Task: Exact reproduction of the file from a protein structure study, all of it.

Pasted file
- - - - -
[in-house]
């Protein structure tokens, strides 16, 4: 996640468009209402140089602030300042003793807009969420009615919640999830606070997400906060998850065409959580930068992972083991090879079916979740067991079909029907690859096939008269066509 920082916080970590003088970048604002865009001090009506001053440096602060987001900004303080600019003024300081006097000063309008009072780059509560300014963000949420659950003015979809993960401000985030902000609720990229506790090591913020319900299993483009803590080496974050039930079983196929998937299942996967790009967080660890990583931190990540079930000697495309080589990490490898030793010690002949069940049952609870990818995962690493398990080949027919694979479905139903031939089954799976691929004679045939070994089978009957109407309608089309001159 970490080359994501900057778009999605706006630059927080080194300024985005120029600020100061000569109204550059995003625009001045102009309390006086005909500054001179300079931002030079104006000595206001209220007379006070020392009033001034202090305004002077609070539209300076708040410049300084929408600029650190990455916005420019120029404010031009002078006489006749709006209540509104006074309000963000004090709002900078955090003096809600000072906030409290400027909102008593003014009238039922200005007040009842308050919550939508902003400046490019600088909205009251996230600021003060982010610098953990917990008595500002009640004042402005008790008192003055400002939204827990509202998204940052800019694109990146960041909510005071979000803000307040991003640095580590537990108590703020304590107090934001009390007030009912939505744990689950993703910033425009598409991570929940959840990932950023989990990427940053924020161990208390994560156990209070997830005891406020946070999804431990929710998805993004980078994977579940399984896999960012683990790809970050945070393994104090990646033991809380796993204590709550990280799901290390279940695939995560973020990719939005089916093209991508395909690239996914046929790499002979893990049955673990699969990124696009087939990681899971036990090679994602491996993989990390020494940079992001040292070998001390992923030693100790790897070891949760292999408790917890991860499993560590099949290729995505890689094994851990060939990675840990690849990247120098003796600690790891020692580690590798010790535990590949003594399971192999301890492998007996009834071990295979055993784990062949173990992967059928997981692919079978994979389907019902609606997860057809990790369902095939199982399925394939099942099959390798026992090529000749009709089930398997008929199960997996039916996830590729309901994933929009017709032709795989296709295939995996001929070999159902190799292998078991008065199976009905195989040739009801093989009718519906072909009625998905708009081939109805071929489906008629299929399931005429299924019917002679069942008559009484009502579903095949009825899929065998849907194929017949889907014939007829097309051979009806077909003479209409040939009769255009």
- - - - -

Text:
[in-house]
């Protein structure tokens, strides 16, 4: 996640468009209402140089602030300042003793807009969420009615919640999830606070997400906060998850065409959580930068992972083991090879079916979740067991079909029907690859096939008269066509 920082916080970590003088970048604002865009001090009506001053440096602060987001900004303080600019003024300081006097000063309008009072780059509560300014963000949420659950003015979809993960401000985030902000609720990229506790090591913020319900299993483009803590080496974050039930079983196929998937299942996967790009967080660890990583931190990540079930000697495309080589990490490898030793010690002949069940049952609870990818995962690493398990080949027919694979479905139903031939089954799976691929004679045939070994089978009957109407309608089309001159 970490080359994501900057778009999605706006630059927080080194300024985005120029600020100061000569109204550059995003625009001045102009309390006086005909500054001179300079931002030079104006000595206001209220007379006070020392009033001034202090305004002077609070539209300076708040410049300084929408600029650190990455916005420019120029404010031009002078006489006749709006209540509104006074309000963000004090709002900078955090003096809600000072906030409290400027909102008593003014009238039922200005007040009842308050919550939508902003400046490019600088909205009251996230600021003060982010610098953990917990008595500002009640004042402005008790008192003055400002939204827990509202998204940052800019694109990146960041909510005071979000803000307040991003640095580590537990108590703020304590107090934001009390007030009912939505744990689950993703910033425009598409991570929940959840990932950023989990990427940053924020161990208390994560156990209070997830005891406020946070999804431990929710998805993004980078994977579940399984896999960012683990790809970050945070393994104090990646033991809380796993204590709550990280799901290390279940695939995560973020990719939005089916093209991508395909690239996914046929790499002979893990049955673990699969990124696009087939990681899971036990090679994602491996993989990390020494940079992001040292070998001390992923030693100790790897070891949760292999408790917890991860499993560590099949290729995505890689094994851990060939990675840990690849990247120098003796600690790891020692580690590798010790535990590949003594399971192999301890492998007996009834071990295979055993784990062949173990992967059928997981692919079978994979389907019902609606997860057809990790369902095939199982399925394939099942099959390798026992090529000749009709089930398997008929199960997996039916996830590729309901994933929009017709032709795989296709295939995996001929070999159902190799292998078991008065199976009905195989040739009801093989009718519906072909009625998905708009081939109805071929489906008629299929399931005429299924019917002679069942008559009484009502579903095949009825899929065998849907194929017949889907014939007829097309051979009806077909003479209409040939009769255009």